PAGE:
Well, believe it or not, writing is actually a useful tool that will come back to haunt you throughout your life! What if, three years into a job, you have to write an entire research proposal for your boss? You can bet that all of that late night training with a college paper will come in handy then!

That training will come in handy even sooner than that, actually! When you write your first office memo, or deal in daily correspondence for your boss, you will be drawing on that training. Furthermore, when you are writing your first cover letter to apply for a job, you need to be able to form a clear, cohesive sentence.

Writing, then, is not just a pointless, tedious task. It is actually a valuable skill that we will use time and time again throughout our lives. Socially, and in the work place, we are expected to be able to express our thoughts clearly and concisely, through a written medium. And, if all this doesn’t motivate you, then consider it training and inspiration for our next blog post!

Why…

October 24, 2010

Did the chicken cross the road?

It wanted to get to the write side!

Look for more daily jokes or post some of your own at our blog.

Passive and Active Voice

October 11, 2010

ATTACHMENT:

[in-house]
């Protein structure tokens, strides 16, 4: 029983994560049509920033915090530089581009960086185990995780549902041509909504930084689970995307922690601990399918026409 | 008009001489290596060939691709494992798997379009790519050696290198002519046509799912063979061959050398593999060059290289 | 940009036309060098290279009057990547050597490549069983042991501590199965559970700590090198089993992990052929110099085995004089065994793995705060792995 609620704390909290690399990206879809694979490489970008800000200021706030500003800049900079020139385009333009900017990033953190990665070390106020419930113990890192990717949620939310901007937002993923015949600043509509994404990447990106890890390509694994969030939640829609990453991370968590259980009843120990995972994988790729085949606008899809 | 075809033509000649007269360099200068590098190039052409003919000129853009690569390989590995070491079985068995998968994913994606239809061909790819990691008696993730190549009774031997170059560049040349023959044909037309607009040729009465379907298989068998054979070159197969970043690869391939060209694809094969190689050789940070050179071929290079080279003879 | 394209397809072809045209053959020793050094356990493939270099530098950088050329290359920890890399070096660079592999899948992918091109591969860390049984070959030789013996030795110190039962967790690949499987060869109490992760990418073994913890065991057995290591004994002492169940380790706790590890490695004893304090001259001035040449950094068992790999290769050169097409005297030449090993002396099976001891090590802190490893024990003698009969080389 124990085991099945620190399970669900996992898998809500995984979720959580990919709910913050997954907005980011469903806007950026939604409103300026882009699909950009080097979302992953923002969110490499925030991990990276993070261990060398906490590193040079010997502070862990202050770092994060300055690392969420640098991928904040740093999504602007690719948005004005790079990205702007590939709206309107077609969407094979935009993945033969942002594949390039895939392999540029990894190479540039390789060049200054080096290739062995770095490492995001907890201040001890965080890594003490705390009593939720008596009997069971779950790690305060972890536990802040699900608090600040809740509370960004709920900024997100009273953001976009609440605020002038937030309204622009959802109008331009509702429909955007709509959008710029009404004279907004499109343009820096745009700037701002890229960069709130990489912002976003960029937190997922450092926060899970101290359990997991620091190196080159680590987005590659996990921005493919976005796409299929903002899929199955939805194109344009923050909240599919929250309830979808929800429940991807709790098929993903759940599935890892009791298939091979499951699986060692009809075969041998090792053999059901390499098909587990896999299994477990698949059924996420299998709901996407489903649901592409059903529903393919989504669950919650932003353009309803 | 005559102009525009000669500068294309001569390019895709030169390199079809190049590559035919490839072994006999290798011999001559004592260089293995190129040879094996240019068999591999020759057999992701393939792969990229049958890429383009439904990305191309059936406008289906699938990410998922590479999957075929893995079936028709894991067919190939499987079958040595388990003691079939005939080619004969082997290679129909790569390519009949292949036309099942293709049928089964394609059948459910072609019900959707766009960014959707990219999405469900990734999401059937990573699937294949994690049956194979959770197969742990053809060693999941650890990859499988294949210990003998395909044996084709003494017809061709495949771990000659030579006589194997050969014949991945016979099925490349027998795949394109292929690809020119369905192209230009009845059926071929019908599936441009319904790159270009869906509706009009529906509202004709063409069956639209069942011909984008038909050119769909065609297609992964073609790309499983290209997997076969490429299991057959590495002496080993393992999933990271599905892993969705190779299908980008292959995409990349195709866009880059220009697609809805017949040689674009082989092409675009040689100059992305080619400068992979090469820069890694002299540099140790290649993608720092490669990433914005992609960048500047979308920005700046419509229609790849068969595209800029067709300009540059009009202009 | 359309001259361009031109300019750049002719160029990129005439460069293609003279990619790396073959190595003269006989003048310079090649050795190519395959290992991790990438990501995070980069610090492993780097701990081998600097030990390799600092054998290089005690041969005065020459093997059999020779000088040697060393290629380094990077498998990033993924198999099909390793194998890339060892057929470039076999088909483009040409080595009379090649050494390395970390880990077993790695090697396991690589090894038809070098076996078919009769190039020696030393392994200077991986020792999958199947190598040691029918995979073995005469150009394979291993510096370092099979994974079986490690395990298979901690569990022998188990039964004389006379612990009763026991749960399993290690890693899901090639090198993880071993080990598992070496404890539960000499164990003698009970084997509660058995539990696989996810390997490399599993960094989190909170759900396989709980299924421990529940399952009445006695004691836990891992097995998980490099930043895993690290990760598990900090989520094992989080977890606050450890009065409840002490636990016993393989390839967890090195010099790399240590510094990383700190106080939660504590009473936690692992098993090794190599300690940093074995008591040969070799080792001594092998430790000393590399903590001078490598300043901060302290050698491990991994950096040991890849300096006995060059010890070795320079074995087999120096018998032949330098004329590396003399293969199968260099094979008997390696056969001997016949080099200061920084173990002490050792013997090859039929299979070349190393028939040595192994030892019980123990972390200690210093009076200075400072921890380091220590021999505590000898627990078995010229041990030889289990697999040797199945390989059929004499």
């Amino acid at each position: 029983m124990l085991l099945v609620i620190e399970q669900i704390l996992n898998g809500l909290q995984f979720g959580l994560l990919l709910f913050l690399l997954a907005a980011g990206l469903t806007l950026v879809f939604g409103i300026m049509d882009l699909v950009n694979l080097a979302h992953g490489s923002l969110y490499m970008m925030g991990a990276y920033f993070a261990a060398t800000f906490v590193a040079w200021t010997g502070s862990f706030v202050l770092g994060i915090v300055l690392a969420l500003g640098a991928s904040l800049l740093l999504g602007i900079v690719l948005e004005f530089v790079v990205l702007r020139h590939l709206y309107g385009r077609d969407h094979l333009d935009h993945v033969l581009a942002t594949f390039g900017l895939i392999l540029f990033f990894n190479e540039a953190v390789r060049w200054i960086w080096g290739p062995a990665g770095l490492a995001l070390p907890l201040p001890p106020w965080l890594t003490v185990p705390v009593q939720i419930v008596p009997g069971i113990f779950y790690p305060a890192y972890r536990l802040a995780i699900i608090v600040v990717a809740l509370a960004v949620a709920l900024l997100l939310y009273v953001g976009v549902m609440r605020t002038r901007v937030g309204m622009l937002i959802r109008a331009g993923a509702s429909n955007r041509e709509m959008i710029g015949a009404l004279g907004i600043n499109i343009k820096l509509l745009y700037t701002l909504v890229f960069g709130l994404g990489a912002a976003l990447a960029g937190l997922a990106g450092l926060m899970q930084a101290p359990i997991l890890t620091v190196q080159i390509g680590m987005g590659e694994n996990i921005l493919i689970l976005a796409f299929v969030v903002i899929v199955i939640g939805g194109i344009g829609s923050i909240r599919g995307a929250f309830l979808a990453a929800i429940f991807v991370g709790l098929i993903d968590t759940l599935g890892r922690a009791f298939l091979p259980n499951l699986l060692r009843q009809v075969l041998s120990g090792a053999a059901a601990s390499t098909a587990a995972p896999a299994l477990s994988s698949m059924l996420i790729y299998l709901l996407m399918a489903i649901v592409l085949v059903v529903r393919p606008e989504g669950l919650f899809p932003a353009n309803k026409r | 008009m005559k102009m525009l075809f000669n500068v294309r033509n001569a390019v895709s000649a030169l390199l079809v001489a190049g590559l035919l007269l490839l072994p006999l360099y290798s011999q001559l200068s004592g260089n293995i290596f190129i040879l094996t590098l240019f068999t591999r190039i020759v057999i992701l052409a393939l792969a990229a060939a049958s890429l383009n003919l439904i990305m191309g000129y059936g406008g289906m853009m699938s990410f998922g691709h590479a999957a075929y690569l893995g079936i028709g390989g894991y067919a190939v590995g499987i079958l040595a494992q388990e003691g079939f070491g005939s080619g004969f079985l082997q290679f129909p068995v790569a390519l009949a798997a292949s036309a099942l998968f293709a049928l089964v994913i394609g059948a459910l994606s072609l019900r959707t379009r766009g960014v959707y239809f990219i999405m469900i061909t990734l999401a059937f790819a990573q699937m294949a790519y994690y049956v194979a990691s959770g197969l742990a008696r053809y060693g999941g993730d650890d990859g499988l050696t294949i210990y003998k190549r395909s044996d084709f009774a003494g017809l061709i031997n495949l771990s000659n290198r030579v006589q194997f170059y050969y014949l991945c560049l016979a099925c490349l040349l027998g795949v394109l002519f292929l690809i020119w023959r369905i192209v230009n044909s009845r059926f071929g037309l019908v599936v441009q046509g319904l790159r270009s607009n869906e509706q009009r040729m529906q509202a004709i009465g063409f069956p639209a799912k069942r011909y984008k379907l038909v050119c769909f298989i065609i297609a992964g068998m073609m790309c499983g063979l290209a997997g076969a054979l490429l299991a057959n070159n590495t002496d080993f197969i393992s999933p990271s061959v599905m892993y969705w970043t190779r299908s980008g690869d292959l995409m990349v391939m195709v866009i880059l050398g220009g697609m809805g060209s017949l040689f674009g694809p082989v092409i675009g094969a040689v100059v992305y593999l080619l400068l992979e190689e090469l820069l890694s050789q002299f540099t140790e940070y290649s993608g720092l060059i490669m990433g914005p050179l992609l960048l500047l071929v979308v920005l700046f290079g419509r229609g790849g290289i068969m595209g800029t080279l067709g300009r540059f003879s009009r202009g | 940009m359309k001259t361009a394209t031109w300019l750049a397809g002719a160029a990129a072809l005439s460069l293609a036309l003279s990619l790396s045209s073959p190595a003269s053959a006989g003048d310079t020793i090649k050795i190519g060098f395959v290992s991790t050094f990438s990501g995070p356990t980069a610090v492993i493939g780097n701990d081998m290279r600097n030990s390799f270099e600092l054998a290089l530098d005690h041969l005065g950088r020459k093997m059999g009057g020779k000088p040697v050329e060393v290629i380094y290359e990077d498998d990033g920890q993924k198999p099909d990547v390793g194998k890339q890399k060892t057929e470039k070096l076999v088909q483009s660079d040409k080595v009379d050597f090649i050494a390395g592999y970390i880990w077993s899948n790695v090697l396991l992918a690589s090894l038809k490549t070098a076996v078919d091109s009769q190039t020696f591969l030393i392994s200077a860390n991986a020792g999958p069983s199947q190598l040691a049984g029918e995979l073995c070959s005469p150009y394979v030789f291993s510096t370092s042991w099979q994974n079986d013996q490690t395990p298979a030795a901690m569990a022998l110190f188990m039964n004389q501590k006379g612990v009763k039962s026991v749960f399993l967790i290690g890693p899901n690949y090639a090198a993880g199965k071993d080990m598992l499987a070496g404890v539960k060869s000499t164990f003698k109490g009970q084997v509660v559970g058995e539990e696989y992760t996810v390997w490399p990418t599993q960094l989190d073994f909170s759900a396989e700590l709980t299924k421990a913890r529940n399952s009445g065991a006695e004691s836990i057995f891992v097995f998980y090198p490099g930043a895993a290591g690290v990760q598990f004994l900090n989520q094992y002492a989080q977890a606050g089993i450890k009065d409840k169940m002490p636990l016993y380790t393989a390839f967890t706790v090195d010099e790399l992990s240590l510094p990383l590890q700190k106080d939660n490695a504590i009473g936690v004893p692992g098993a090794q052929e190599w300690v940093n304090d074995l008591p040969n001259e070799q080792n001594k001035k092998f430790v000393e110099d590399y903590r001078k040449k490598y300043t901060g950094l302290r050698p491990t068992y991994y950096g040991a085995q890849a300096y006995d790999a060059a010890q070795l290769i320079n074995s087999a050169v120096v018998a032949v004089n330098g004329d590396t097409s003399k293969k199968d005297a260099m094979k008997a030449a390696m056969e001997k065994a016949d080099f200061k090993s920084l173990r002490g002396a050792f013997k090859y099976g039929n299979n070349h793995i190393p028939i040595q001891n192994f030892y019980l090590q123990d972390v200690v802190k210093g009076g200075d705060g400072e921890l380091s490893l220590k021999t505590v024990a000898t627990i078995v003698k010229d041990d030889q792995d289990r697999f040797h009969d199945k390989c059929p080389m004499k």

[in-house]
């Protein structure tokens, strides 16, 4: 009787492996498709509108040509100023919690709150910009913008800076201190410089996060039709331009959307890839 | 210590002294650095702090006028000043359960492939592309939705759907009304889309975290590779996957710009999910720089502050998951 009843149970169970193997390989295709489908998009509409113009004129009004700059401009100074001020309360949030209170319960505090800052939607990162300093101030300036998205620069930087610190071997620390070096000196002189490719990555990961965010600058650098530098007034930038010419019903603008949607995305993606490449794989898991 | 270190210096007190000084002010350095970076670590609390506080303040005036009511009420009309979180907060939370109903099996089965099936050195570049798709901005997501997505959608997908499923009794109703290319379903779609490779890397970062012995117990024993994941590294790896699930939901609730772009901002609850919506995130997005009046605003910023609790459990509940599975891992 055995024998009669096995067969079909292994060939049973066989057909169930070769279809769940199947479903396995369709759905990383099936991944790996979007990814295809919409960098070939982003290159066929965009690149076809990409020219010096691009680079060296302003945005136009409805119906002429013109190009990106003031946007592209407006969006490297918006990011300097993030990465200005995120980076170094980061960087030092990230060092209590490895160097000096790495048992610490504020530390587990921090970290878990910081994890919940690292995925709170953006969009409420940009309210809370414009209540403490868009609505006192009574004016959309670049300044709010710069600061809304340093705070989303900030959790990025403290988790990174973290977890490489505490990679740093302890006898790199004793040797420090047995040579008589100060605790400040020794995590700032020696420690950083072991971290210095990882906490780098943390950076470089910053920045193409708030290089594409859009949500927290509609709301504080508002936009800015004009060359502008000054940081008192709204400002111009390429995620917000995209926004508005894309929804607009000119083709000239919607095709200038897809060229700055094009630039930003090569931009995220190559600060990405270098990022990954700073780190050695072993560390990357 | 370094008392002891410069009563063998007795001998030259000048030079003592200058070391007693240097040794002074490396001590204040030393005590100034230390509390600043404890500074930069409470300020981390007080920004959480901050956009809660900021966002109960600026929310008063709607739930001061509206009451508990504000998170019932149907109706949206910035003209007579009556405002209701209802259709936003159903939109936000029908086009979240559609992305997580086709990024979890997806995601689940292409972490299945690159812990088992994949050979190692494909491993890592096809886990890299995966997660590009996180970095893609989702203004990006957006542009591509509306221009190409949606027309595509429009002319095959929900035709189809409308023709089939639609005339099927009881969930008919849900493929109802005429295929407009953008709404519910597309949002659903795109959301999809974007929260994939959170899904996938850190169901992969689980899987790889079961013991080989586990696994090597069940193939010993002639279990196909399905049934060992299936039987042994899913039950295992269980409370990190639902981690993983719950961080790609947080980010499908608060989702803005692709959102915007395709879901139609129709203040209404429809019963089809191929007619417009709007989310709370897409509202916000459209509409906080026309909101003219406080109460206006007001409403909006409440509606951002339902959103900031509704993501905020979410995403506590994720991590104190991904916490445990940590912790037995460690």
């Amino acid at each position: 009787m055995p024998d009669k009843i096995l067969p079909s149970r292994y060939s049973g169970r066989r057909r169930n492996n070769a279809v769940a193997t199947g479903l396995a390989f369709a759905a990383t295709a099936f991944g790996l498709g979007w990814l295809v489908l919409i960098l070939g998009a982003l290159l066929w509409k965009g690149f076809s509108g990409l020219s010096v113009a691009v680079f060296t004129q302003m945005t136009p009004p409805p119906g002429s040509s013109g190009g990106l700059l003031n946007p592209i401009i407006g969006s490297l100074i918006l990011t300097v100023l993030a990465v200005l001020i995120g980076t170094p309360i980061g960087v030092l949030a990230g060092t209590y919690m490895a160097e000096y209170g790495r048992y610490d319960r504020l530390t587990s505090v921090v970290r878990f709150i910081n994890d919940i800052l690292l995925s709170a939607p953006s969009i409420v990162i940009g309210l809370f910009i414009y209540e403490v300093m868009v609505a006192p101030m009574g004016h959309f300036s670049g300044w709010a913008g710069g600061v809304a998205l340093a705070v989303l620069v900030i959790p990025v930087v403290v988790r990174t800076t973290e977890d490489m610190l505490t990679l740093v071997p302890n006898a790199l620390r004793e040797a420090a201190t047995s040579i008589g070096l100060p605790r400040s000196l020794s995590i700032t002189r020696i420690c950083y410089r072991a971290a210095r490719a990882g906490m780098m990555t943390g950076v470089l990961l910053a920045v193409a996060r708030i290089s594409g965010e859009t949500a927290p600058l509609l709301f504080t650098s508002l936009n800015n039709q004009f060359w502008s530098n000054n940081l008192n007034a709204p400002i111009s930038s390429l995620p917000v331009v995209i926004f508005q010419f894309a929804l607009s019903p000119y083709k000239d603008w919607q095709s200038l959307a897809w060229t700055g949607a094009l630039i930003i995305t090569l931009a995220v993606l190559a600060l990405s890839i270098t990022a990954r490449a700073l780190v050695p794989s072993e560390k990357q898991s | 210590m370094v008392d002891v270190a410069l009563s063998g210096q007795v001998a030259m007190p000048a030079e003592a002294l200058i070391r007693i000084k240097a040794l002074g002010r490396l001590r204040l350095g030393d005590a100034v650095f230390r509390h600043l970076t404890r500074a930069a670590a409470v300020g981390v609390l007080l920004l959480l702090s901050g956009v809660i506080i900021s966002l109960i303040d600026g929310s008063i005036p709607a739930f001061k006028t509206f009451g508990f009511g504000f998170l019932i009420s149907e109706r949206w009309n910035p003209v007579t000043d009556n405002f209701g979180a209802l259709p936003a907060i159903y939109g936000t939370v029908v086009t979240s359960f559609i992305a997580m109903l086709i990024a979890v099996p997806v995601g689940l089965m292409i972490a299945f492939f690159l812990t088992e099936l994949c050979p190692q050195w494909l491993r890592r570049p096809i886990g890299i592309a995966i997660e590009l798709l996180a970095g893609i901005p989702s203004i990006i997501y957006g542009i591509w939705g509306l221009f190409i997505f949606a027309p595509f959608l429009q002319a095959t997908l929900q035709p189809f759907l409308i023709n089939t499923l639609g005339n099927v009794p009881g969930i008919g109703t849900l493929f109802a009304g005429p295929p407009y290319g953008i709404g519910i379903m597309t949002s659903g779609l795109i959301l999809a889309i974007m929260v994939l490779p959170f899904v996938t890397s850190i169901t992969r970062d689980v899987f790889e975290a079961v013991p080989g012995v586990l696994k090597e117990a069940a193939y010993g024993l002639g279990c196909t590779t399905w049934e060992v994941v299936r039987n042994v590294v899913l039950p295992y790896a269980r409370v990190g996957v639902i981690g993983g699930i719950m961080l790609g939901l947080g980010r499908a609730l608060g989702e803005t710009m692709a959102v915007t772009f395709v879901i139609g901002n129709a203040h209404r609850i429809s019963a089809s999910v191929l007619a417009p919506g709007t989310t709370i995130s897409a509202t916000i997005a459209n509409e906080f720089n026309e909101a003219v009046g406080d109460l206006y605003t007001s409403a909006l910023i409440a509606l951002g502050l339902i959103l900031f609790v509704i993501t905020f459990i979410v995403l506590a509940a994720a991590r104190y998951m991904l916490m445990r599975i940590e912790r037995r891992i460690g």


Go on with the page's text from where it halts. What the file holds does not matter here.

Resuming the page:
“Why is this in passive voice? Use active voice,” the same comments we hear over and over again from our instructors. So now the question becomes, just what the hell is active voice versus passive voice?

Okay, so before we go on, I have to admit that I am borrowing heavily from purdue owl right now. It is a great resource for all you writers out there, so be sure to check it out at some point or another. Now, without further ado….

Active Voice:

Active voice is when the subject of the sentence does the action that the verb indicates. Some examples are:

Cynthia watches TV.

We formed several committees to judge the new laws that the mayor wanted to pass.

Listening to hip hop music on the radio always makes me want to dance.

Passive Voice:

Passive voice is when the subject of the sentence is changed from the one doing the action, to the one that is being acted upon. The subject is no longer the agent of the action. Note that this tone of voice is often used in scientific papers. Examples include:

The TV is watched by Cynthia.

Several committees were formed by us in order to judge the new laws wanting to be passed by the mayor.

Hip hop music is listened to on the radio by me.

Hope this helps all of you lovely ladies and gentlemen out there! And thanks to Jessica for the suggestion.

Joke Day

October 10, 2010
Teacher: “Josephine, give me a sentence beginning with I.”